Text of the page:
I put those things there.—See them burn.
The emerald the azure and the gold
Hiss and crack, the blues & greens of the world
As if I were tired. Someone interferes
Everywhere with me. The clouds, the clouds are torn
In ways I do not understand or love.
Licking my long lips, I looked upon God
And he flamed and he was friendlier
Than you were, and he was small. Showing me
Serpents and thin flowers; these were cold.
Dominion waved & glittered like the flare
From ice under a small sun. I wonder.
Afterward the violent and formal dancers
Came out, shaking their pithless heads.
I would instruct them but I cannot now,—
Because of the elements. They rise and move,
I nod a dance and they dance in the rain
In my red coat. I am the king of the dead.
by John Berryman
He put salt water in. He put the
smallest sound inside my stomach in.
He put the mosquito netting in.
He smeared attar on
my neck. He put dalmatian
chrysanthemums in. He put
conversation with a widow in
the hour without stopping.
He put a hollowed out tree trunk
in the bookshelf in
the middle of the night.
He put the unintelligible drag
in a fistful of grass in
the purple river light in
the expat coffee shop.
The building we broke
into was in. He put the muddy handful
of pearls in the promise
of a house. He put a mulberry
in, a tiny worm. He put
the wall in the rain
walking home. He
did not put bedsheets in. He
never put the bottle in. He
did not, would not come to the house.
He did not mar me with rain.
lee materazzi, Knick Knack Wall, 2014
This weekend is the Popsickle Festival in DUMBO! I’m on at 3pm on Saturday at The Forgotten Works studio on 46 Bridge Street.
Technologies of Heartbreak
This seminar will examine how emotion is attempted and transmitted in fiction, the various ways readers are captured and made to care about a story. Emotional effects—rapture, sympathy, desire, empathy, fascination, grief, repulsion—will be considered as techniques of language, enabled or muted by narrative context, acoustics, phrasing, and our own predispositions. How can a sentence, a phrase, a paragraph cause us to feel things, and is a high degree of feeling akin to “liking” a book? What is it to care about a character or the progress of a story, and how was that care installed in us? What are the various kinds and sequences of sentences that, when placed in a narrative, can produce emotional engagement in a reader, affection or distraction, or is it impossible to isolate our reaction to a book in terms of its language? The focus will be on some rhetorical strategies novelists and story writers have used to impart feeling, among them: concealment, indirection, revelation, confession, flat affect, irony, hyperbole, repetition, sentimentality, elusiveness, and sincerity. A tentative book list follows.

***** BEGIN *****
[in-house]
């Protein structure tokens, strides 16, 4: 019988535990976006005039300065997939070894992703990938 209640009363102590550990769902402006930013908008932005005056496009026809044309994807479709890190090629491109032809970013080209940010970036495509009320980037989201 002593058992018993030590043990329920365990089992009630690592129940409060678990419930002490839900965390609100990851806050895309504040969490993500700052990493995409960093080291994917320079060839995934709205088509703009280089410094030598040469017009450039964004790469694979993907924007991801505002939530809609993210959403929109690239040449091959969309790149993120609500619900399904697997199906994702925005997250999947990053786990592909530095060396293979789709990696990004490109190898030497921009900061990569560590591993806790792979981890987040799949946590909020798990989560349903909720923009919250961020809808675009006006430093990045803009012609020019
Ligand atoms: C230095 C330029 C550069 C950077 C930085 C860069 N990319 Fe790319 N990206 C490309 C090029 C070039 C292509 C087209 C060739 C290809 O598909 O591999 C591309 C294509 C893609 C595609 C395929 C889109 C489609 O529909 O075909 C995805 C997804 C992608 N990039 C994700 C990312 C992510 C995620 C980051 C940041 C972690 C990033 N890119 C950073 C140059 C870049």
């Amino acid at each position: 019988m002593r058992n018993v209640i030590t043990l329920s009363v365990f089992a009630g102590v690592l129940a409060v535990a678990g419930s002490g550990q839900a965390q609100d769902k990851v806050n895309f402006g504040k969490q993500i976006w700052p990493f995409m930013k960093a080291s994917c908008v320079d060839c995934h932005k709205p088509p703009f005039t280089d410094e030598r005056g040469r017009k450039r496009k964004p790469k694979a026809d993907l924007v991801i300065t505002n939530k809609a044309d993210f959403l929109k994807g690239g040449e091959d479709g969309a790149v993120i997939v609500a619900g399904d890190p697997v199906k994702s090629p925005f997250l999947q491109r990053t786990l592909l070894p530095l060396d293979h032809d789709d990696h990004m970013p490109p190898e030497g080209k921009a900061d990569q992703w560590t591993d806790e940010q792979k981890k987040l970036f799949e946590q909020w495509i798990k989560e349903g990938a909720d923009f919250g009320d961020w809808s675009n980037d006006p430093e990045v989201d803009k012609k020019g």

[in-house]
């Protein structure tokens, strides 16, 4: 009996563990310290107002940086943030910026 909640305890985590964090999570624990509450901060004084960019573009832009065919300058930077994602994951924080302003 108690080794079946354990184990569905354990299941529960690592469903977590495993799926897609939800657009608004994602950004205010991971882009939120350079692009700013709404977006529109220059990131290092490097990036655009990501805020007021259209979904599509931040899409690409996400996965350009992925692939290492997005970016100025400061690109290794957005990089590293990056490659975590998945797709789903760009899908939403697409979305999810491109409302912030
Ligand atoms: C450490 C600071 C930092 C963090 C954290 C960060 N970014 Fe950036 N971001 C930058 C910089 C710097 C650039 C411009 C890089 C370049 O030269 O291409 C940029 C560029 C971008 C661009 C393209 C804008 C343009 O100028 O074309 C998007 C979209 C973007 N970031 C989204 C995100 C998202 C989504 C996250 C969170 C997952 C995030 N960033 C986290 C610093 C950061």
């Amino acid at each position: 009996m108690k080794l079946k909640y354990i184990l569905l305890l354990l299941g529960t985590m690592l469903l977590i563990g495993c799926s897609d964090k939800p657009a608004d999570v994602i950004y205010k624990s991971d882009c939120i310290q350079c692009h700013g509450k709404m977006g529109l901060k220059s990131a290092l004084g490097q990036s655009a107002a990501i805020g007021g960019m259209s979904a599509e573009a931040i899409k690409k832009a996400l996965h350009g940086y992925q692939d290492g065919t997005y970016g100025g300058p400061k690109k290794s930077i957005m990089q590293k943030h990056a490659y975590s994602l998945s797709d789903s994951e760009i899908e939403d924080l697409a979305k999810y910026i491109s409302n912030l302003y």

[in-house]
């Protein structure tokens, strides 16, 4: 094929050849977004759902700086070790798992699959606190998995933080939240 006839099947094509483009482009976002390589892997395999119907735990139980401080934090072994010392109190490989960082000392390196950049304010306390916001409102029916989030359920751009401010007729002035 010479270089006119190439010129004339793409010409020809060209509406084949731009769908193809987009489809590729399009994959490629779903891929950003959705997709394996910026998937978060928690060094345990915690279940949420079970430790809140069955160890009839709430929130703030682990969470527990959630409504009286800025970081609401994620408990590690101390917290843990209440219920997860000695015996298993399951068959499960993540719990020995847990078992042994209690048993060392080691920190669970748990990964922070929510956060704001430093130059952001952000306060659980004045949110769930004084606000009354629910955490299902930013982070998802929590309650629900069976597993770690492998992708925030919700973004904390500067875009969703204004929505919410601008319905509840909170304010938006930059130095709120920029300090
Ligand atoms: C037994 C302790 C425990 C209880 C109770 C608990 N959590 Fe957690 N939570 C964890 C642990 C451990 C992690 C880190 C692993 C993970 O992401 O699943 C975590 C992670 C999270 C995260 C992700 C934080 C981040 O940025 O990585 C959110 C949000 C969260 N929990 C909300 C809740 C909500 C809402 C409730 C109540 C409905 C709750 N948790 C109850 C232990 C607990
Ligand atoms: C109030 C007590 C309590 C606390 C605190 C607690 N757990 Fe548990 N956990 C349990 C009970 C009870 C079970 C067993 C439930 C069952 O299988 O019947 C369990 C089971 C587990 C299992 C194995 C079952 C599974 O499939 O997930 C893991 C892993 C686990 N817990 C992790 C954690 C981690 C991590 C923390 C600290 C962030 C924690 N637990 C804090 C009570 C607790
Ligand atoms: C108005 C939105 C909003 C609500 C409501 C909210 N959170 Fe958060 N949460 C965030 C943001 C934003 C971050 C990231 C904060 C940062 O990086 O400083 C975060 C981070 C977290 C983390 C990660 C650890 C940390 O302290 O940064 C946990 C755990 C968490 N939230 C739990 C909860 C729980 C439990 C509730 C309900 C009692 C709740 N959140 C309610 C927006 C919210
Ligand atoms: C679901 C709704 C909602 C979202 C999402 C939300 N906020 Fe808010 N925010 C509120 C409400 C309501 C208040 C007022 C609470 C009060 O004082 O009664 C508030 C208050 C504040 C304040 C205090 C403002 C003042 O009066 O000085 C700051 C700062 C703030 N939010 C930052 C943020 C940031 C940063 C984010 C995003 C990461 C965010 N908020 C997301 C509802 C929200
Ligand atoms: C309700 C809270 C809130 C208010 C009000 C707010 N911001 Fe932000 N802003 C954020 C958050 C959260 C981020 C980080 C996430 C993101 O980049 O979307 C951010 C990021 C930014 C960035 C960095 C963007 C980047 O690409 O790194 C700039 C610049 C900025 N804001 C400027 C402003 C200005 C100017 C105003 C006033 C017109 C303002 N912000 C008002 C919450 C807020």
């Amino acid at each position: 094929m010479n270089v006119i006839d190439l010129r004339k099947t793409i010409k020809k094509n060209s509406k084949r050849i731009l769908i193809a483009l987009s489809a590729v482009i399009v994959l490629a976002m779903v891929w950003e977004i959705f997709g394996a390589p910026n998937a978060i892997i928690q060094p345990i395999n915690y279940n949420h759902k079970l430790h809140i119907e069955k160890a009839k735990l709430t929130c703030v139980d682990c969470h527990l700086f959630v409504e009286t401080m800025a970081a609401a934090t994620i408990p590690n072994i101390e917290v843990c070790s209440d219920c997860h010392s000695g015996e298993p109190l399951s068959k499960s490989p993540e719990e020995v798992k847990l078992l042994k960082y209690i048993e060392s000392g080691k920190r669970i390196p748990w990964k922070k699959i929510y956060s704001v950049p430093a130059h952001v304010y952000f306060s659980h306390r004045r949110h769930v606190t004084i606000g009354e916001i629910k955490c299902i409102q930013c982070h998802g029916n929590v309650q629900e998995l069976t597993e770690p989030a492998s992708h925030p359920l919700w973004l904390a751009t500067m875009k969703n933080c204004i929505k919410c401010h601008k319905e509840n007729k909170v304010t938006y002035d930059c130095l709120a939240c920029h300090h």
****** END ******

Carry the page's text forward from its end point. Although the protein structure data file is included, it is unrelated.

2/4 - Revolutionary Road - Richard Yates
2/11 - Mrs. Bridge - Evan S. Connell
4/1 - Blood Meridian - Cormac McCarthy
4/8 - The Fifth Child - Doris Lessing
4/22 - Two Serious Ladies - Jane Bowles
4/29 - The Sheltering Sky - Paul Bowles
5/6 - Correction - Thomas Bernhard
Kinder in einem Feriendorf 1929, Martin Munkacsi